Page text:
The Salvos are working with the University of Tasmania to help violent men make a new start, writes Ann Sathasivam.
When like minds focused on pressing social issues undertake an action research project, real benefits can flow back into the community.
This collaborative approach between a team of academics at the University of Tasmania and The Salvation Army in Tasmania has produced research documents, practical tools and resources that have the potential to reshape the future of thousands of families and especially children impacted by family and domestic violence.
Many men who engage in violent behaviour are often totally ignorant of the impact emotionally, psychologically and developmentally this has on their children. Recent research released by Brain Injury Australia highlights disturbing findings from Victorian hospital admissions where the parent was the perpetrator of the injury. Of the 450 cases of hospital admissions over a 10-year period (2006–2016), 43% of the victims were under the age of five, and 69% of victims were under the age of nine.
Overall, during this period, children under the age of 15 represented 31% of the total 16,296 hospital attendances for family violence. A significant portion of these children will acquire some form of brain injury due to trauma. The overwhelming majority of perpetrators of family and domestic violence are male, but women and children have greater vulnerability to brain injury, including the cumulative effects of mild injuries, especially when the brain isn’t allowed sufficient time to repair and recover. For both victims and perpetrators, there is a stigma attached to a suggestion that someone has a brain injury or a disability resulting from family violence.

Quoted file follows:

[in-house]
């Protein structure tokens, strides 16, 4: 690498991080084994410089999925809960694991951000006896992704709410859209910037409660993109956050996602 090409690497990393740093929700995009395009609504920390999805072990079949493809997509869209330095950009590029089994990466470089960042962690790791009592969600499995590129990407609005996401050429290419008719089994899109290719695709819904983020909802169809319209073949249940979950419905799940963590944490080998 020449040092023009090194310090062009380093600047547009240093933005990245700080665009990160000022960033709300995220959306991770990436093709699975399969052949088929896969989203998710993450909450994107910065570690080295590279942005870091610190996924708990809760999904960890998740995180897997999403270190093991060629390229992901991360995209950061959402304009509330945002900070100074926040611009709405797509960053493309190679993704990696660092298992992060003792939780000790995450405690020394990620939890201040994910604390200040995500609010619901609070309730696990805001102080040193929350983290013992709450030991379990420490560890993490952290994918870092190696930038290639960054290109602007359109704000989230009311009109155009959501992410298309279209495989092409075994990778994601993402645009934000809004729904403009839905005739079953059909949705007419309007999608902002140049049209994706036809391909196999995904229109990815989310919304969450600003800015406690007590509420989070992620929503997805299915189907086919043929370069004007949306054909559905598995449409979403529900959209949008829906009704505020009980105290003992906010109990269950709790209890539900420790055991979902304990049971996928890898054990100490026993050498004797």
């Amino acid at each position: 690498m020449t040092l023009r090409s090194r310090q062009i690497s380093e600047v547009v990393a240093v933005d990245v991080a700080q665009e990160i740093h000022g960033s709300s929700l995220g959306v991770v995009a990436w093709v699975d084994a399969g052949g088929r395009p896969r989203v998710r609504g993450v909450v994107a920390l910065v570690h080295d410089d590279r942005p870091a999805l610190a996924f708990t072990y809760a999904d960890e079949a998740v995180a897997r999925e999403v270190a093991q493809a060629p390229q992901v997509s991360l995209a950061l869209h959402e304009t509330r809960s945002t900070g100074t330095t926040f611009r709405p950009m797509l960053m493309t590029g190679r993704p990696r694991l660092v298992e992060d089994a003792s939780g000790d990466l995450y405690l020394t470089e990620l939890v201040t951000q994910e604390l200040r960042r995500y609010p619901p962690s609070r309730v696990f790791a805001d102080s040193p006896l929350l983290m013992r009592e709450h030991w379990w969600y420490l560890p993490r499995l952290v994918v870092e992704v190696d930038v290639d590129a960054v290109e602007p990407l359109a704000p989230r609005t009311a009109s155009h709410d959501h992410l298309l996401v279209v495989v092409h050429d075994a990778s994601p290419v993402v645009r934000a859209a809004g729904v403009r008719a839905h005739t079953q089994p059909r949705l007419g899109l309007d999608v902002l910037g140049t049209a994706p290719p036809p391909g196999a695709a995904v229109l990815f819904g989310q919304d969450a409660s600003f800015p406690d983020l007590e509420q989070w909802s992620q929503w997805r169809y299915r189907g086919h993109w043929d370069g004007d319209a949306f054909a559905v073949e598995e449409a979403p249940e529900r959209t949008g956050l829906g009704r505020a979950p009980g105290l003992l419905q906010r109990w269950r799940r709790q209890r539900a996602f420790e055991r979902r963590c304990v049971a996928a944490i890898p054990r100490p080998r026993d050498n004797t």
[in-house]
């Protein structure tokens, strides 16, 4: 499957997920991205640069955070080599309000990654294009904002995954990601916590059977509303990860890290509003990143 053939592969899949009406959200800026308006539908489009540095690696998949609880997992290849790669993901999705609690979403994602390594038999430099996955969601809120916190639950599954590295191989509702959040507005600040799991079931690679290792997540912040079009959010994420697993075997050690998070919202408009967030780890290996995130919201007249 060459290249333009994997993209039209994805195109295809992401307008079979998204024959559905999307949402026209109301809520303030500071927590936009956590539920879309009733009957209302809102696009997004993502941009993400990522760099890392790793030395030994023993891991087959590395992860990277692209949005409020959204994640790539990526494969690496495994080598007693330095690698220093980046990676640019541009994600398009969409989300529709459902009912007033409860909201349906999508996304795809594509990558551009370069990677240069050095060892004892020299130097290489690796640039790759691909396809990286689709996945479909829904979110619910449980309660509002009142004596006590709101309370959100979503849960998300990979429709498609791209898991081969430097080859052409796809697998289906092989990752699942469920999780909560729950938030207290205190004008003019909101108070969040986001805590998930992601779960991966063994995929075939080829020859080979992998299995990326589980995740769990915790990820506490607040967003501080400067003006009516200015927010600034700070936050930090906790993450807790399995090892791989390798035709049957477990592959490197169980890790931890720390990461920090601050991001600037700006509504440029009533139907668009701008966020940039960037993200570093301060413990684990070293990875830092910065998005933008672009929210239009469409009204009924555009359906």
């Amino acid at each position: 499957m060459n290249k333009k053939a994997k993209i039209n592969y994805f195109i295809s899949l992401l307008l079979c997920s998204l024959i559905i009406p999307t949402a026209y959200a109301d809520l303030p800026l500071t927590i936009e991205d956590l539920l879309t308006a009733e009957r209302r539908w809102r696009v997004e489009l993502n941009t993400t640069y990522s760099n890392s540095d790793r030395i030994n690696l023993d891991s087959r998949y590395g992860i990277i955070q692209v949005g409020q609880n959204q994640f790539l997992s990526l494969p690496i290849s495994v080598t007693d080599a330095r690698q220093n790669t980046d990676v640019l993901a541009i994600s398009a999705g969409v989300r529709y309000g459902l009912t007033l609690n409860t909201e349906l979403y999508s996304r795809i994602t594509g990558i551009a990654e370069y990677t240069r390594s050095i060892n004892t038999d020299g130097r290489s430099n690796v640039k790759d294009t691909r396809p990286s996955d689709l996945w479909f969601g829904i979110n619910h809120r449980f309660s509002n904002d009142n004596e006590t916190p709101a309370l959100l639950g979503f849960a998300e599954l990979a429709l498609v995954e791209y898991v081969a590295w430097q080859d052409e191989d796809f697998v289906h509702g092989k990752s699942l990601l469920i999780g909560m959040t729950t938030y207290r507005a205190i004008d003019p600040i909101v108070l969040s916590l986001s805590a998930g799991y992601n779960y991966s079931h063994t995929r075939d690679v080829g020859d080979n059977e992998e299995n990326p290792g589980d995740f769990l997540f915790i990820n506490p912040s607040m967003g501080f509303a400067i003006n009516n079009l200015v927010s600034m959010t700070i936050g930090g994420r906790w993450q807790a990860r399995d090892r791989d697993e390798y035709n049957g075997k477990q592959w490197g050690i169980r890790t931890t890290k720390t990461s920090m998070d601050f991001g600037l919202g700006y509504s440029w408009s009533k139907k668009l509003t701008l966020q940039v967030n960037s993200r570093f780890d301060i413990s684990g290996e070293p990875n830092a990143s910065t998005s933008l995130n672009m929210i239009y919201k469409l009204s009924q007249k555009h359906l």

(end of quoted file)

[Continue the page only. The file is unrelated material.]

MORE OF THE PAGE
Men who use violence as a means of coercion and control have not been seen as part of the solution to the dilemma of family and domestic violence in our community. After all, how could the perpetrator of abuse be part of the solution? On the surface it doesn’t make sense. But with education and targeted behaviour change programmes, some men can begin to understand not only the impact that their actions have on their children, but how they now have an opportunity to heal damaged and dysfunctional family relationships.
Unfortunately, for some men, the acquired brain injury they received as a result of frequent and repeated trauma as they were growing up means that their capacity to control challenging behaviours is diminished.
This is a very confronting reality for the community to face, as unaddressed brain injury and the family violence experienced in childhood play a potential role in promoting intergenerational family violence. The effects of acquired brain injury manifest in a range of challenging behaviours such as low thresholds of tolerance of annoying behaviour and situations, or frustration at being unable to comprehend or process concepts, which then turns into destructive and uncontrolled violent behaviour.
The Start Today Again resources are based on the belief that males have a role to play in ending the scourge of family violence in the Australian community. The behavioural change that men undergo assists them to decide that it is better to exchange attempts to control their family through any form of violence and manipulative behaviour, for attempts to build better and supportive relationships with their children and partners (or even ex-partners).
Flexibility is the key, as the ‘toolkit’ has been designed for multiple uses and audiences, including community groups, with a range of training programme options. Permission was given by Sony to use the Paul Kelly song ‘If I Could Start Today Again’, which inspired the project name, as part of the training resources.
The collaborative efforts of Dr Ron Frey, Don McCrae, Dr Romy Winter, Dr Peter Lucas, Professor Ken Walsh and Nell Kuilenburg are to be commended in showcasing innovation in an area of extreme need which continues to wreak havoc and heartbreak in our community. The sheer numbers of family and domestic violence victims presenting at emergency departments of hospitals attest that there is still much work required to address the issue of violence in Australian homes.